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ASR RT1 will be market-defining if not market-generating


Restricted tier one (RT1) bonds still do not make sense for Europe’s insurance industry and the asset class needs benchmark issuance before it can become a significant market in its own right. But the first deal in a major currency from ASR Nederland will be a very important line in the sand.

A couple of years ago you would have found plenty of financial bond market participants heralding the emergence of an RT1 market in Europe. 

But for all the talk about the insurance sector laying claim to their own version of the additional tier one (AT1) paper sold by banks, there has been nothing but a couple of small, niche currency trades in the intervening period.

One of the big problems deterring issuance was that insurance companies were unsure whether or not tax authorities would treat RT1 securities like bonds or shares, as — similar to AT1 — the instruments have bond-like payment structures, but equity-like downside risk. If treated like shares, tax officials would likely tell issuers to deduct their interest payments from post-tax rather than pre-tax profits.

That cloud seems to be lifting with ASR Nederland printing its first RT1 in a major currency on Thursday. The Dutch firm was able to confirm with GlobalCapital that it would be paying its RT1 coupons out of pre-tax profits, effectively lowering the cost of payments by about 25%.

Other insurance firms considering issuing RT1 are likely to take courage from these developments. And there are plenty of reasons to think that it could be an ideal time for the new market to start putting down roots.

Interest rates are only likely to rise in the coming years, market conditions have been incredibly benign in 2017, and insurance debt has been exceptionally sought after by investors in recent weeks. ASR Nederland said it was looking to take advantage of these conditions to refinance old tier one bonds up to two years in advance.

“The timing of this new transaction is spot-on,” noted Gary Kirk, a partner and portfolio manager at TwentyFour Asset Management.

Keeping a lid on it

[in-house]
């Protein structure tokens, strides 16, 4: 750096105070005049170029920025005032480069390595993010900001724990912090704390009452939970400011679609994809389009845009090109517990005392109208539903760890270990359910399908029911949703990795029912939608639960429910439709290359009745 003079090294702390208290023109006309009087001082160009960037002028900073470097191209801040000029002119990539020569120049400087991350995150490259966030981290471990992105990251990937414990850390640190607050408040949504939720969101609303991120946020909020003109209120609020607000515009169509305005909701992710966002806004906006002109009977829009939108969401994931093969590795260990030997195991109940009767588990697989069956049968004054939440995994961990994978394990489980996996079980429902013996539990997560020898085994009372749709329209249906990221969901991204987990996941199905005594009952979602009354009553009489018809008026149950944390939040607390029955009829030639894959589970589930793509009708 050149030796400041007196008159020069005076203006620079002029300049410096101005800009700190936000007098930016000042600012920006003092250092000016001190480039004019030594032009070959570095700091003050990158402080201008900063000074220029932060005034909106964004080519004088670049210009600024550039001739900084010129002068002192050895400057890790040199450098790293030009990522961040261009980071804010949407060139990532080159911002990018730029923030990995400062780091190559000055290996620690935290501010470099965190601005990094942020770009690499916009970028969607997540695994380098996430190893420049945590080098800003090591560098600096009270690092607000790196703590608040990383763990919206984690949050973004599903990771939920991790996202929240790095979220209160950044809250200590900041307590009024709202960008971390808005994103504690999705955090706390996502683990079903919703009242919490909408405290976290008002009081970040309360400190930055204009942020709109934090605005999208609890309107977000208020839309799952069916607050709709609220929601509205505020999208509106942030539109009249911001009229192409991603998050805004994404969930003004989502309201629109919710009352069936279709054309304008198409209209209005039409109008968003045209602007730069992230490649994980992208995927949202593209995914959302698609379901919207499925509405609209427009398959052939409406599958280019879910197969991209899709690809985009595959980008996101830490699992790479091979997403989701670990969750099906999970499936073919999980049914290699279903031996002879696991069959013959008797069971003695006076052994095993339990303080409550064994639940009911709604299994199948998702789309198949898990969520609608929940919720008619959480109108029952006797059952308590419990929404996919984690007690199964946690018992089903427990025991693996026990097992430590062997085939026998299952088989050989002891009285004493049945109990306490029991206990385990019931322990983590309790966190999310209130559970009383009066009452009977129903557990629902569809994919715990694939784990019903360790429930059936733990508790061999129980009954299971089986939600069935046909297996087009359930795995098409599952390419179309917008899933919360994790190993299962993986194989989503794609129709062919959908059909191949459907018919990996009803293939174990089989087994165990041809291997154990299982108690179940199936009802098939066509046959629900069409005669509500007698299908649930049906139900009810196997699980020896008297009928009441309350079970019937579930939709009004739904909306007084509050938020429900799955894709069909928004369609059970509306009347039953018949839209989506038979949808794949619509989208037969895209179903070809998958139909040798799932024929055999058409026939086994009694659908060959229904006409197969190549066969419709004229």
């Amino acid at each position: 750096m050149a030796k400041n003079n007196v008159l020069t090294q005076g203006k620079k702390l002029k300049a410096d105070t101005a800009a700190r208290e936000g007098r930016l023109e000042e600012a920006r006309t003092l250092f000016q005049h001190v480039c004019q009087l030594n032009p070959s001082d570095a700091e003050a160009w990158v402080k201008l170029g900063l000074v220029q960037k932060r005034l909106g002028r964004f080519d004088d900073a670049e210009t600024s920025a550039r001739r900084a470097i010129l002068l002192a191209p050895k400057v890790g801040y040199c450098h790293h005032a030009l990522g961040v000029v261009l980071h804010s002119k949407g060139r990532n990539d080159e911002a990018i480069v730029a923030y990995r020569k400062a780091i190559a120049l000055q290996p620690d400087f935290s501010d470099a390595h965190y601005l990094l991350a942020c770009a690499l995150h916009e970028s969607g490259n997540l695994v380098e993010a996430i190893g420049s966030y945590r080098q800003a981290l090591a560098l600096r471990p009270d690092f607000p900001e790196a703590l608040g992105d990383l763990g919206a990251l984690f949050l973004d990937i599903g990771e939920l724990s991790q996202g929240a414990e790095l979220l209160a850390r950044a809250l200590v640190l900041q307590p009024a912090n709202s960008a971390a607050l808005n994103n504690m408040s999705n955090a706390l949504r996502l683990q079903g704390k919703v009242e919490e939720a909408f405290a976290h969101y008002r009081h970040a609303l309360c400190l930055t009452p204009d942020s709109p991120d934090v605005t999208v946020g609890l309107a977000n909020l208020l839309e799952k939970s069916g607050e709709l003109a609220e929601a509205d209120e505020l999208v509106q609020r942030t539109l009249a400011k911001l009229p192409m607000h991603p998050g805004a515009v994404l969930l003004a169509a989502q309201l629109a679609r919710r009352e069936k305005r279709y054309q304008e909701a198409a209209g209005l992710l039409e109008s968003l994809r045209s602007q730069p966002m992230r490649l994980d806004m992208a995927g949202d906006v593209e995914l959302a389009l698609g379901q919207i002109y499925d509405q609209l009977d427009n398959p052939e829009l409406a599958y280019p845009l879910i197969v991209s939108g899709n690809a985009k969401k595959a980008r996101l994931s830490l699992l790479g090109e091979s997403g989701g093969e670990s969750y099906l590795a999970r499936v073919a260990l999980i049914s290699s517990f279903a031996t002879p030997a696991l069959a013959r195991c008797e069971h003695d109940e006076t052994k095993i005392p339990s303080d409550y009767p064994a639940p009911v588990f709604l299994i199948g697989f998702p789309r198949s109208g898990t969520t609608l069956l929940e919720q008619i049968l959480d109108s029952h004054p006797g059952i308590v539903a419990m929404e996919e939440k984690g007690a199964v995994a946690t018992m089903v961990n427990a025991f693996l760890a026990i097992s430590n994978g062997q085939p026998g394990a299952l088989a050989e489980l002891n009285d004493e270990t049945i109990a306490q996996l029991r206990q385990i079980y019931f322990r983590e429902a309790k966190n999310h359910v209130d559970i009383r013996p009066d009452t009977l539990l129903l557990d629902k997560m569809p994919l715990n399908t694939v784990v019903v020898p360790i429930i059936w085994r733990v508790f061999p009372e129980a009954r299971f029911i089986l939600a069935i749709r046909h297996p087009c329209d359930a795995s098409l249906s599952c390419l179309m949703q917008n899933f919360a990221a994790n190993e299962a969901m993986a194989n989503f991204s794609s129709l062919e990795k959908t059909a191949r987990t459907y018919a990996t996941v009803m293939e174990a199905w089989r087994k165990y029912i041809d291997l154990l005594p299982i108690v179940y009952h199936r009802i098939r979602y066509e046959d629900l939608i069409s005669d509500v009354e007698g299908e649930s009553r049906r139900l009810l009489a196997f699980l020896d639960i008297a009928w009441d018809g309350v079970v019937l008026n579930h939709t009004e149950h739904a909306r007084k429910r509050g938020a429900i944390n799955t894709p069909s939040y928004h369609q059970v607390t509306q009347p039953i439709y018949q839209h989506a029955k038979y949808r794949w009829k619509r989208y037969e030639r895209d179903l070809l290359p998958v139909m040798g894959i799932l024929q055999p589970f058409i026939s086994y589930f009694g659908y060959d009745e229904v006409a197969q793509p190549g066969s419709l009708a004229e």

But market participants should beware sounding another starting gun for the RT1 asset class — as the development of the market is likely to be far slower than the roll-out of new bank products in recent years.

Unlike European banks when AT1 structures started to emerge in 2013, insurance firms are stuffed with capital from other sources, including tier one capital through value in force, shareholder’s equity and other items. Any subordinated bonds that companies add into the equation must be worth the cost.

Solvency II rules require insurers to meet a minimum of 50% of their solvency capital requirements (SCR) with tier one capital — of which tier one subordinated bonds are restricted to 20% — while tier two and tier three capital is capped at 50% of the SCR. But it all effectively goes into the same bucket.

“RT1 doesn’t do much more for them than what dated capital does,” said a head of bond syndicate this week. “It’s not the same impact as the difference between AT1 and tier two for a bank.”

And ASR Nederland itself has only found room for a €300m perpetual non-call 10 year trade.

So even though the Dutch firm has landed the first RT1 in a core currency this week, the market is still without a benchmark trade — essential for the market to develop and welcome a broader and deeper pool of investment, and for establishing a proper price point with acceptable liquidity.

Dude, where’s my coupon?

But that is not to say that ASR Nederland’s pioneering trade is not an important milestone. In fact, it could be crucial in dictating the pace and size of the RT1 market’s growth.

RT1 structures are unlike any other subordinated bonds issued by insurance companies — the issuer has the discretion to cancel interest payments at any time and must cancel payments if does not have enough distributable items or lacks the funds to meet its SCR or minimum capital requirement.

Despite a few wobbles in the past, this concept is understood by the bank capital market — where banks have to stop paying AT1 coupons if they erode the capital buffers beyond their maximum distributable amount (MDA) trigger points. But this is very unfamiliar ground in the insurance market, as investors have been asked for the first time to assess a premium for the risk of coupon deferral.

ASR Nederland’s 4.625% coupon marks a line in the sand in this respect, helping to determine whether the market values SCR triggers in a similar way how its values MDA triggers. 

While this offer has not launched the European RT1 market, it is a big towards one forming. Other insurance firms will be watching developments with acute interest.